We know D.C. Get our free newsletter to stay in the know.
Update 3:10 p.m.:
Metro says the segment shutdowns along the Orange and Silver lines affected by this morning’s derailment will likely persist “at least through the end of the day Saturday to allow for further investigation, removal of derailed cars, and repairs to infrastructure that was damaged during the incident.” The transit agency is advising commuters west of the Ballston station to use alternate modes of transit.
The agency has not yet identified a cause for the derailment.
“Only after the railcars are moved from the scene will Metro be able to fully assess the scope of track and switch infrastructure that must be replaced,” Metro explains in a release. “In addition, Metro General Manager Paul J. Wiedefeld has directed that a third-party expert be brought to the scene to conduct a parallel, independent review of the incident and possible causes.”
Metro says Orange Line service between the Ballston and West Falls Church stations and Silver Line service between the Ballston and McLean stations is expected to be down for the rest of the day as the result of an early-morning train derailment.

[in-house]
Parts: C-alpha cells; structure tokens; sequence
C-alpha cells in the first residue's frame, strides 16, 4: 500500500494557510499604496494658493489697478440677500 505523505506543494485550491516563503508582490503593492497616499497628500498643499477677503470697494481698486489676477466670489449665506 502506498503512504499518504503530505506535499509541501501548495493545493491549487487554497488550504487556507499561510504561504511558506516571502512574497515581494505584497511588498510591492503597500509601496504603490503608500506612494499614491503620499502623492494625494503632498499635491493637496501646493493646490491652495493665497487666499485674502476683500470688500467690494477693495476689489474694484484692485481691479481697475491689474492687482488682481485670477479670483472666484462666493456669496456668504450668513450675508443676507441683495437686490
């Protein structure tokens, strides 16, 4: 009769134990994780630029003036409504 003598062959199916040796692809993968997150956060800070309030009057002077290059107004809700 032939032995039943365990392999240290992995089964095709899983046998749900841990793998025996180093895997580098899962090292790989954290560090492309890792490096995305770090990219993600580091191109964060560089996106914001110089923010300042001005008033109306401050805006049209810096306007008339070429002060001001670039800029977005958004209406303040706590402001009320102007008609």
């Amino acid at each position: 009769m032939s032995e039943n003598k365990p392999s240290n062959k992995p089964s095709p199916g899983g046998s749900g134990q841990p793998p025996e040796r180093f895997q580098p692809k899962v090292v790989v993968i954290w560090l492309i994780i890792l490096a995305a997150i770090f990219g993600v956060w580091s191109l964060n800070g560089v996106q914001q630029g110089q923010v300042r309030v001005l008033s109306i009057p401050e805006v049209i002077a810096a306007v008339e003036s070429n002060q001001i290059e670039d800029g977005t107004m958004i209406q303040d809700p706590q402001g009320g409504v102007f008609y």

The fourth and fifth cars of a Silver Line train carrying 75 passengers and heading to the Wiehle-Reston East stop went off the tracks around 6:15 a.m., according to the transit agency. Although Metro is investigating the derailment and has informed federal oversight agencies about it, one passenger requested medical treatment for minor injuries. The transit agency adds that the incident occurred at an interlocking area at East Falls Church, but outside a zone where SafeTrack maintenance work is being conducted through this weekend.
Customers should plan for bus shuttles, longer PM commutes through btwn Ballston, Wiehle & Vienna. Follow for updates. #wmata #EFC— Metrorail Info (@Metrorailinfo) July 29, 2016
A Metro train also derailed last August near the Smithsonian station. While the train was not carrying passengers, Metro determined that the incident was “caused by a combination of human error and flawed processes.” Two Metro employees resigned in its wake.